At its core, Ellison is a company with roots in Greece. And thanks to a new and innovative method that allows crowdfunding equity investing, people can become owners of a chunk of the company with as little as $30 a pop.
People from throughout the world have bought into the concept and today, Ellison is the fastest growing equity crowdfunding project on the Republic.co platform.
Aristotle Loumis founded the chic sunglasses company with one goal in mind— to do good while simultaneously looking good.
Call it an intersection of philanthropy and entrepreneurism, Loumis first imagined his company after seeing people in developing countries stigmatized with cataracts.
He founded a company whose profits and sales would help people see again through various philanthropic initiatives in developing countries.
Look good. Do Good.
Ellison— a derivative from the Greek word for sun, Elios, is all about fashion and the best quality sun glasses available on the market today.
The lenses are made by Carl Zeiss, the same company that created the lenses that filmed the moon landing an the frames are the highest quality Italian Mazzucchelli acetate.
All of the components— including German 5-barrel hinges, the finest available— meet at a family workshop in Greece where the glasses are hand made, one piece at a time.
Aristotle says the “Made in Greece” stamp is the most important element of his products as its his way to ensure that the country of his father’s birth is helped, by providing employment to Greek craftsmen.
Investment not donation
Equity crowdfunding is a new concept. Unlike the various Kickstarters or Indiegogo campaigns that ask for people’s support through donations and perks, equity crowdfunding makes those who give their money actual investors in the company, actual owners, with as little as a $30 investment.
It’s all about Disruption
For Aristotle, it’s all about disruption. He was one of the first advocates and has been informing people about how the eyewear industry is controlled by monopolies, which ends up stiffing the consumer with high prices.
With his equity crowdfunding model he’s disrupting the way entrepreneurs are raising money for their companies— giving small investors the opportunity to have a stake in someone’s vision.
But the Ellison purchase model itself is also disruptive with something Aristotle has named Club Ellison. Consider it a loyalty program for life.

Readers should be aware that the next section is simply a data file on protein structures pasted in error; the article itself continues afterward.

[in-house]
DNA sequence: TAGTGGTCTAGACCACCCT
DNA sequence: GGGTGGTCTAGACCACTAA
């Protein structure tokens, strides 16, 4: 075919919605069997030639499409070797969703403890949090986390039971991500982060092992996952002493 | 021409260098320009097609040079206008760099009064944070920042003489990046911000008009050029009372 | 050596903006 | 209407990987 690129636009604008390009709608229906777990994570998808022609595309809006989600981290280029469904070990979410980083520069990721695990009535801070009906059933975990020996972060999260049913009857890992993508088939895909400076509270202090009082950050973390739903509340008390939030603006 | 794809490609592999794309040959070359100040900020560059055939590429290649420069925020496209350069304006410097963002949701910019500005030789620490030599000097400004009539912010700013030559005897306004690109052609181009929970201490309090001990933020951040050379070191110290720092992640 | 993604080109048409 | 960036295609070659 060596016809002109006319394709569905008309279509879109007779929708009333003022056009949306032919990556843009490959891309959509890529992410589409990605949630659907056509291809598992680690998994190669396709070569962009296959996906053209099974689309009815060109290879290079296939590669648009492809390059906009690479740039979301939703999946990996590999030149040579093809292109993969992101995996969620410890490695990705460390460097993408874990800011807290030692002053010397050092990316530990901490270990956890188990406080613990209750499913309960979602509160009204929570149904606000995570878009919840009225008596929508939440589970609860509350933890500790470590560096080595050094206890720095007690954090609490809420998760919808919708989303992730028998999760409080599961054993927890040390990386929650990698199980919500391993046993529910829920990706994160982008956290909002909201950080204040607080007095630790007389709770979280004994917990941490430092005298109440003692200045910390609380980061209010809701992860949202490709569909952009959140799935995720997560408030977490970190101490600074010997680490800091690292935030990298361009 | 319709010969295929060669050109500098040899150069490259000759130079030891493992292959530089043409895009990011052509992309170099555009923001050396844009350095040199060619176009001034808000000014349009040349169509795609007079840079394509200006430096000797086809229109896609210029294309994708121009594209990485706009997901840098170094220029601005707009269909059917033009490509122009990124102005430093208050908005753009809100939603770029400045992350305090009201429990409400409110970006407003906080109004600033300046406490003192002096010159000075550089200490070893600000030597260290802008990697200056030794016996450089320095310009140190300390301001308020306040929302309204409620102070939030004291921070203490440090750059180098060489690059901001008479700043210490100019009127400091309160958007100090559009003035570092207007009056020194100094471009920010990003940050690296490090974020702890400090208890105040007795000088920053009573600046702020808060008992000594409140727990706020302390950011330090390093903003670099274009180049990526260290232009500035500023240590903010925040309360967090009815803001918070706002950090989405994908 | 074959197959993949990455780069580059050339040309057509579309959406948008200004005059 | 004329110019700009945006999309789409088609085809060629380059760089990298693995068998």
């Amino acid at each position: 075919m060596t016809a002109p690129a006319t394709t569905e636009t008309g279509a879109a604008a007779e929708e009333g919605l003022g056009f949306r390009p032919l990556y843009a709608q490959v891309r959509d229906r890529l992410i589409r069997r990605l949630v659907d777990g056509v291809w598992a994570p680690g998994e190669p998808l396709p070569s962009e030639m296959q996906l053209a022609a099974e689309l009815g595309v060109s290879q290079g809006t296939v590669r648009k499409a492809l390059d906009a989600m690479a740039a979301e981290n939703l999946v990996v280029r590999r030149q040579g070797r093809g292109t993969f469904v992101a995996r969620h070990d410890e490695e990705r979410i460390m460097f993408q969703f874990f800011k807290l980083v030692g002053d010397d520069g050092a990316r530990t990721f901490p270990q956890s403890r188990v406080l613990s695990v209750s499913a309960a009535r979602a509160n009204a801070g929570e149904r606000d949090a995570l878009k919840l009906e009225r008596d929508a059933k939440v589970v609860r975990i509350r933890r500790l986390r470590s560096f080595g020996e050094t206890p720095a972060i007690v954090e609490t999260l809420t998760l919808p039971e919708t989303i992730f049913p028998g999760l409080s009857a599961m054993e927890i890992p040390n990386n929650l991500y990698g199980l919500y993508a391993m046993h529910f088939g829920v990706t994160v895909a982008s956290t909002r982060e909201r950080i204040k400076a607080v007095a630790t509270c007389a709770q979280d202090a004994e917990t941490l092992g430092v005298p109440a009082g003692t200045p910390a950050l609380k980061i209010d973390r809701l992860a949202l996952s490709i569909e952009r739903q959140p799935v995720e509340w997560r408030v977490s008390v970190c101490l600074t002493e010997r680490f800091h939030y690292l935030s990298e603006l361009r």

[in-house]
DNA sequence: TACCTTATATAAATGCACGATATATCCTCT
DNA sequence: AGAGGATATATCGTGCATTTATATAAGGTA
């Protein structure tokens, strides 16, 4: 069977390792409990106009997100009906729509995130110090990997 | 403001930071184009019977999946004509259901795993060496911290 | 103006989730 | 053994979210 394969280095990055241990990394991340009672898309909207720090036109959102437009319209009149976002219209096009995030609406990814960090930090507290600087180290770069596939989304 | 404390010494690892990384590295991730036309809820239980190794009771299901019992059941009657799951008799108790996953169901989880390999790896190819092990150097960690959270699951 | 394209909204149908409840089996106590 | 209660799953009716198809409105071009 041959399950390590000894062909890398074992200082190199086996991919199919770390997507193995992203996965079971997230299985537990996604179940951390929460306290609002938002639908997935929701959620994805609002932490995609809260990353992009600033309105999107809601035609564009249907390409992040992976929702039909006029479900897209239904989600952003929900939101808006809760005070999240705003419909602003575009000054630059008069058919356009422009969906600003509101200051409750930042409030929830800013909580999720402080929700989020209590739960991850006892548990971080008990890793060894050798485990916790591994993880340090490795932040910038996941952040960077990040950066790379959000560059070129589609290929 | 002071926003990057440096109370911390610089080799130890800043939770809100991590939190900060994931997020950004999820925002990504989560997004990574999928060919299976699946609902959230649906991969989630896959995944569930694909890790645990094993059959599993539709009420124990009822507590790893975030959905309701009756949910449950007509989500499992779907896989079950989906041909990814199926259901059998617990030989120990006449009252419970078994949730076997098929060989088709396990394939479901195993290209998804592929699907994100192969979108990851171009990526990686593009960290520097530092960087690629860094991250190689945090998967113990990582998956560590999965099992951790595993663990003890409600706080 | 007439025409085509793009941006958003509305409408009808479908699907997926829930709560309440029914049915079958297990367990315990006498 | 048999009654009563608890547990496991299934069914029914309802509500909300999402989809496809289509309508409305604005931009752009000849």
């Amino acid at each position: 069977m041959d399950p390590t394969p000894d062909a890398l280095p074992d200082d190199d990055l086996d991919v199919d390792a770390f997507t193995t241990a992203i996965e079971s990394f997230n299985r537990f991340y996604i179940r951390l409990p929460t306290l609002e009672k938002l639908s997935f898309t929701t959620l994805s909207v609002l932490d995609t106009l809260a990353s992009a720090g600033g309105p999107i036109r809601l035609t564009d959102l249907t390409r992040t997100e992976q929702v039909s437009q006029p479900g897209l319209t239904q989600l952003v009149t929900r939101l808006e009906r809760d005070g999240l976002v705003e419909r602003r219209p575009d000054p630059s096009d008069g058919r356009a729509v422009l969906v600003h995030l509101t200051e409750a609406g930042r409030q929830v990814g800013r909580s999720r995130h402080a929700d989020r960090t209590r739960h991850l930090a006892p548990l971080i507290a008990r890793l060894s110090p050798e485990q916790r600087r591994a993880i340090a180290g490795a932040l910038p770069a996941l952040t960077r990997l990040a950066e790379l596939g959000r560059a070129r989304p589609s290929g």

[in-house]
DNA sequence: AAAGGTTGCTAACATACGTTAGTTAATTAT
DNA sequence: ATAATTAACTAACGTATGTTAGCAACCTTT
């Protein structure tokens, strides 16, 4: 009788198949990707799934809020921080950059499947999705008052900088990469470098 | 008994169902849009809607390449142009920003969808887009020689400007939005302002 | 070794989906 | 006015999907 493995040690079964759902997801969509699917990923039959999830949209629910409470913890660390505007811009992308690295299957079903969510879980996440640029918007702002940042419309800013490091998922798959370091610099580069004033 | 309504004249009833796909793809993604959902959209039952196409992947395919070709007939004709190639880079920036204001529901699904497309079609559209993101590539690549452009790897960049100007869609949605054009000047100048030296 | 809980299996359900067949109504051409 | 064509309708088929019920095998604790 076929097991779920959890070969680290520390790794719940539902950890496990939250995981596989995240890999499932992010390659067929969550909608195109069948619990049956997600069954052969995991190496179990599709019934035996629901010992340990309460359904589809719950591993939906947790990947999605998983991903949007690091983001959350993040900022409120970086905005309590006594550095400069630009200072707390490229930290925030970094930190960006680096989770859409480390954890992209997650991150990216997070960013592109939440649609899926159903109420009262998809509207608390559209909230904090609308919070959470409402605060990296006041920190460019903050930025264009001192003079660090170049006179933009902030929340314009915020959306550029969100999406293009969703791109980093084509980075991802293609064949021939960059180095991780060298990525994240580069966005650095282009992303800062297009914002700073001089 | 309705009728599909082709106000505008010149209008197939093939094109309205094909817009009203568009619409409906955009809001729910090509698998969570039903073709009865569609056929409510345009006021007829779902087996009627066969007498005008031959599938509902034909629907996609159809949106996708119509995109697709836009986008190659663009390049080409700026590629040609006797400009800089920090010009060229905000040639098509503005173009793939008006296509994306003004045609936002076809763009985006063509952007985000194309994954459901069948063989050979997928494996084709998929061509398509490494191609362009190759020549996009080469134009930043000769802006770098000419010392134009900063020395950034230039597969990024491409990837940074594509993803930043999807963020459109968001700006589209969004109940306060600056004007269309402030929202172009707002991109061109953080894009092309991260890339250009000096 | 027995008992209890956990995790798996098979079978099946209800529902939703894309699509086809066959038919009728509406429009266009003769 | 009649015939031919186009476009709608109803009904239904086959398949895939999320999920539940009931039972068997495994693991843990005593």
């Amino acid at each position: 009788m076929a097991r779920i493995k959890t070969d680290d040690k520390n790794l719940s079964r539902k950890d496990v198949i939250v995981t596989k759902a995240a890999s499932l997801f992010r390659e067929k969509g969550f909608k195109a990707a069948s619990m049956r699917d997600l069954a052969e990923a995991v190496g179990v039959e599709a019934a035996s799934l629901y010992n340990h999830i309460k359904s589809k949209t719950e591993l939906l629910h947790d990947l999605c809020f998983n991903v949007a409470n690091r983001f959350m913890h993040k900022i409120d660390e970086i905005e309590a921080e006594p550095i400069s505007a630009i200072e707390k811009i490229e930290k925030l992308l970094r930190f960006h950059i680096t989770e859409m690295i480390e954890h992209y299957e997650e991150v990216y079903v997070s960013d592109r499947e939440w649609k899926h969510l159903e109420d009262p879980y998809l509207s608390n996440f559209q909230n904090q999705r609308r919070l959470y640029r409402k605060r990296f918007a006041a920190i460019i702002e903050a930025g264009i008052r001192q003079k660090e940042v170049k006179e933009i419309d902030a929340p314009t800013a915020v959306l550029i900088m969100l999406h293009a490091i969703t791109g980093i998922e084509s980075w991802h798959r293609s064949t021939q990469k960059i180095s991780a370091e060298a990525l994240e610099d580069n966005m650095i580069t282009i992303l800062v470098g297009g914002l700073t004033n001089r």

With a purchase of sunglasses from Ellison, or in the case of the equity crowdfunding campaign, an investment of $30, you are automatically a member of Club Ellison.
Picture this— you’re on vacation in Mykonos. You’re dancing wildly on the beach and your sunglasses fall off your head and someone steps on them. Or even more romantic, a gust of wind comes and blows them off your head into the blue abyss below.
With Club Ellison’s lifetime loyalty program, you simply contact Ellison, tell them what happened, share your adventure story about how you lost your pair of sunglasses and you get to pick a new pair of sunglasses that they will deliver to you anywhere in the world. The cost— exclusive member-only pricing which means half off the retail price.
Ellison recently tested this model during a journey to Nicaragua when 80 or so young entrepreneurs went on a journey to help people in need by building homes in poverty-stricken regions of the country.
Prior to the trip, he donated a pair of sunglasses to every participant, without divulging details of his plan in advance.
At the end of the trip, more than 20 of the participants had lost their sunglasses. Swimming, working on the home building project, hiking— whatever the story, Club Ellison, he explained, covered their loss. Because the “membership” covers it all— loss, theft, damage, you name it.
Loumis calls Club Ellison a lifetime client service model.
In everyday talk, it’s an insurance model for loss, theft or damage of your sunglasses.
As of today, Ellison has raised over $44,000 from investors across the globe via the Republic.co platform, making it the fastest growing equity crowdfunding campaign in the country today.